Darroch’s exhibiting career began in 2000, the year after graduating from her TAFE course, when she participated in “Djiriyay (War Cry) Aboriginal Art Expo” at Homebush Bay during the Sydney Olympic Games. She was also a finalist that year in the National Indigenous Heritage Art Award at Old Parliament House, Canberra, where she received a Highly Commended citation for her work on paper, a limited edition etching printed at the Australian Print Workshop with master printer Martin King, entitled A Possum Skin Cloak for my Brothers. This etching was included in the 2002 – 2005 national touring exhibition “Native Title Business: Contemporary Indigenous Art”. In 2001 and 2002 Darroch was a finalist in the Telstra National Aboriginal and Torres Strait Islander Art Award at the Museum and Art Gallery of the Northern Territory with various works. In 2004 her linocut and aquatint etched prints were included in the exhibition, “place made: Australian Print Workshop” at the National Gallery of Australia. The works in this exhibition were all from the Australian Print Workshop’s Archive 2 and were purchased by the National Gallery of Australia for inclusion in its permanent collection.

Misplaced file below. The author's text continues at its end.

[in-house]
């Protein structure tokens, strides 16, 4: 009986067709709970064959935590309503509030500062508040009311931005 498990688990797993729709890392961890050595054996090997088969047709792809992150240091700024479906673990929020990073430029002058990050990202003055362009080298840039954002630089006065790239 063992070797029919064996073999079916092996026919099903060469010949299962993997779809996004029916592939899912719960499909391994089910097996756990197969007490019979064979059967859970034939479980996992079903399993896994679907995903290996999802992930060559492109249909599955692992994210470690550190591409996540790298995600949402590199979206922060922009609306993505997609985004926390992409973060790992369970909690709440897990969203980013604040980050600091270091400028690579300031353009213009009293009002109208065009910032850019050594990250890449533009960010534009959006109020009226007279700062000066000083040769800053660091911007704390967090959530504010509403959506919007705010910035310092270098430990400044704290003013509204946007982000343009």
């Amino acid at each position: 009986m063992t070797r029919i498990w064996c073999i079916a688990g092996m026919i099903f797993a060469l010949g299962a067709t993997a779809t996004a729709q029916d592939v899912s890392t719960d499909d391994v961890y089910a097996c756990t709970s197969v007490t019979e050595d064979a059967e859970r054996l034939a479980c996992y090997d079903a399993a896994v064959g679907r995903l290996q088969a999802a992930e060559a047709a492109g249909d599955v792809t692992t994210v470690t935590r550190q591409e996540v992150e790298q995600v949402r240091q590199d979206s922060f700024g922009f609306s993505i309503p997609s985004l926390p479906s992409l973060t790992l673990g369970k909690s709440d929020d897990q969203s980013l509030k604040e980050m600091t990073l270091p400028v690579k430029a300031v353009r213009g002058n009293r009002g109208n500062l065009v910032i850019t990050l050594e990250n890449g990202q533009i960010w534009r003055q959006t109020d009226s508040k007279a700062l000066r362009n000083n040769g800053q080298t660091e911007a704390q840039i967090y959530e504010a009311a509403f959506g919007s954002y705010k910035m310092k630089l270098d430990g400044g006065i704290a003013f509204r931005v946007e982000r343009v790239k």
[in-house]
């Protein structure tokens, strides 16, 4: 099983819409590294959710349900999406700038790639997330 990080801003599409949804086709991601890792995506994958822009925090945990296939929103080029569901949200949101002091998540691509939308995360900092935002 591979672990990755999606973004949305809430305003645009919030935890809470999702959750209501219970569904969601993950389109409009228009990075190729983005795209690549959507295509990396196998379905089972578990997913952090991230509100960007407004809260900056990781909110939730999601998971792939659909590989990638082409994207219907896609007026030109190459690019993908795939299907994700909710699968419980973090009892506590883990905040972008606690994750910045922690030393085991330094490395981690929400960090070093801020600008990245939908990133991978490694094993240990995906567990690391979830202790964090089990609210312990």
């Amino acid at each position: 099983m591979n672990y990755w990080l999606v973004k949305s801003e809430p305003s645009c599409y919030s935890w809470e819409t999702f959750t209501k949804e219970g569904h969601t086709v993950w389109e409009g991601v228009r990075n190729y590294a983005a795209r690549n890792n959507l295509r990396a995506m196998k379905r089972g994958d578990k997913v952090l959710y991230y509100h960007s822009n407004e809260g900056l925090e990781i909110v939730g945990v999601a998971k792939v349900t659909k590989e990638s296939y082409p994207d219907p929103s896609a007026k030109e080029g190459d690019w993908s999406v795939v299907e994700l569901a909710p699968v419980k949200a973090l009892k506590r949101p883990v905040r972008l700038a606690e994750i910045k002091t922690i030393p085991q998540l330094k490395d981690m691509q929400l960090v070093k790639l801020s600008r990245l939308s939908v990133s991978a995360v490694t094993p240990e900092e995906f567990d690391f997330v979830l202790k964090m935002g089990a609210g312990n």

Internationally, Darroch has shown at the “Aichi World Expo” in Japan (2004), the Te Tuhi – The Mark Gallery in Auckland, New Zealand (2003) and in Greece (2003) as part of the Australian Indigenous exhibition in the lead up to the 2004 Athens Olympics. The exhibition “Tooloyn Koortakay”, which opened at the National Museum of Australia in 2005, was still being exhibited in the museum’s First Australians Gallery in 2008. Darroch was part of the Australian delegation sent to American Samoa to exhibit her possum skin cloaks at the 2008 Festival of Pacific Arts.
At the time of writing, Darroch sat on Arts Victoria’s funding panel for their Arts Development Funding Program, was a Director of Riverbark Arts Pty Ltd and a Board Member of Banmirra Arts; she was also a member of the Koorie Heritage Trust, the East Gippsland Aboriginal Arts Corporation and Bunjilaka Aboriginal Centre at Melbourne Museum. In 2006 she resigned from her community arts position at the East Gippsland Aboriginal Arts Corporation to concentrate on working with her own business, Gurranyin Arts.
Darroch has work in the public collections of the National Museum of Australia, the National Gallery of Australia, the National Gallery of Victoria, the offices of Aboriginal Affairs Victoria, the Koorie Heritage Trust, Bunjilaka Aboriginal Centre at Melbourne Museum, Flinders University Art Museum in Adelaide, and Melbourne Grammar School.